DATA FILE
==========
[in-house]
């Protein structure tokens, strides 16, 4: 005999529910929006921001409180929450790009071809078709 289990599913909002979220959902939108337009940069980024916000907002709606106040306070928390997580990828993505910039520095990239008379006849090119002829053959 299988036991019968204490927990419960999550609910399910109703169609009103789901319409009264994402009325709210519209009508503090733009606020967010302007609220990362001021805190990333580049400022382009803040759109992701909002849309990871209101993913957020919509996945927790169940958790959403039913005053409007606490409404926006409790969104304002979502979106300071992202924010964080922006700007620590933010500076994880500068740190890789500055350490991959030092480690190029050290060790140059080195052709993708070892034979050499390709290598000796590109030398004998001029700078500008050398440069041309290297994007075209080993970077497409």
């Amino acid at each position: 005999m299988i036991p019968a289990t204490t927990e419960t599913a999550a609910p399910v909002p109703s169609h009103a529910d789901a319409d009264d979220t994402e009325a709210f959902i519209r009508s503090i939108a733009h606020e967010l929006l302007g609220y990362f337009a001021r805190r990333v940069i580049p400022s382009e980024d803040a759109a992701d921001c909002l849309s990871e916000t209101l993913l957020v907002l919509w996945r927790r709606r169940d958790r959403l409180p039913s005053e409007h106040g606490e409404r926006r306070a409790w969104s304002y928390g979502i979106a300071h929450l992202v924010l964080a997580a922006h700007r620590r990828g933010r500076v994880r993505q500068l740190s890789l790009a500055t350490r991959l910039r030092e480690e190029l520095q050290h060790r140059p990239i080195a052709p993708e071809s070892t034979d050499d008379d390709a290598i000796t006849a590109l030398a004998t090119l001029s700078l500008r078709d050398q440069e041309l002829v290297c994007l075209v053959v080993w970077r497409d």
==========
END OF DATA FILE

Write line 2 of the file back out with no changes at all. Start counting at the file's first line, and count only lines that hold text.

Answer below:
């Protein structure tokens, strides 16, 4: 005999529910929006921001409180929450790009071809078709 289990599913909002979220959902939108337009940069980024916000907002709606106040306070928390997580990828993505910039520095990239008379006849090119002829053959 299988036991019968204490927990419960999550609910399910109703169609009103789901319409009264994402009325709210519209009508503090733009606020967010302007609220990362001021805190990333580049400022382009803040759109992701909002849309990871209101993913957020919509996945927790169940958790959403039913005053409007606490409404926006409790969104304002979502979106300071992202924010964080922006700007620590933010500076994880500068740190890789500055350490991959030092480690190029050290060790140059080195052709993708070892034979050499390709290598000796590109030398004998001029700078500008050398440069041309290297994007075209080993970077497409």